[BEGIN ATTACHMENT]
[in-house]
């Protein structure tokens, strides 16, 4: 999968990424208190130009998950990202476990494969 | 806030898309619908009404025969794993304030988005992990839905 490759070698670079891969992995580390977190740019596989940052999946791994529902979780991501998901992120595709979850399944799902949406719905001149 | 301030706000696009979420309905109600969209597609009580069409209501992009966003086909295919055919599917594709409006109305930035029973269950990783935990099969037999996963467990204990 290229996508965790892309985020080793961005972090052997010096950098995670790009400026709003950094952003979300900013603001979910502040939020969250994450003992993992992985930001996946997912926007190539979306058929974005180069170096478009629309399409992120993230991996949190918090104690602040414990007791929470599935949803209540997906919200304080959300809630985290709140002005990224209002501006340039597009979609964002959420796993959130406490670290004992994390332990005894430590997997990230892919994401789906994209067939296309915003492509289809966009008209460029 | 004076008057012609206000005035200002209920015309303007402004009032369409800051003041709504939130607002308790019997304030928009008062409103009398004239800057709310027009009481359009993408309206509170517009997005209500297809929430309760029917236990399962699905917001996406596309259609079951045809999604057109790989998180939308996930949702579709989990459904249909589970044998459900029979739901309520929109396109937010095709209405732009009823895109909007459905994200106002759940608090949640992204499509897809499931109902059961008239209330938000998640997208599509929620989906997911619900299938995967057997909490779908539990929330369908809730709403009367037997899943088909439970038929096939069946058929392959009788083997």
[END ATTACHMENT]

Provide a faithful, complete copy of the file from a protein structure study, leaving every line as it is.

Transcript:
[in-house]
């Protein structure tokens, strides 16, 4: 999968990424208190130009998950990202476990494969 | 806030898309619908009404025969794993304030988005992990839905 490759070698670079891969992995580390977190740019596989940052999946791994529902979780991501998901992120595709979850399944799902949406719905001149 | 301030706000696009979420309905109600969209597609009580069409209501992009966003086909295919055919599917594709409006109305930035029973269950990783935990099969037999996963467990204990 290229996508965790892309985020080793961005972090052997010096950098995670790009400026709003950094952003979300900013603001979910502040939020969250994450003992993992992985930001996946997912926007190539979306058929974005180069170096478009629309399409992120993230991996949190918090104690602040414990007791929470599935949803209540997906919200304080959300809630985290709140002005990224209002501006340039597009979609964002959420796993959130406490670290004992994390332990005894430590997997990230892919994401789906994209067939296309915003492509289809966009008209460029 | 004076008057012609206000005035200002209920015309303007402004009032369409800051003041709504939130607002308790019997304030928009008062409103009398004239800057709310027009009481359009993408309206509170517009997005209500297809929430309760029917236990399962699905917001996406596309259609079951045809999604057109790989998180939308996930949702579709989990459904249909589970044998459900029979739901309520929109396109937010095709209405732009009823895109909007459905994200106002759940608090949640992204499509897809499931109902059961008239209330938000998640997208599509929620989906997911619900299938995967057997909490779908539990929330369908809730709403009367037997899943088909439970038929096939069946058929392959009788083997």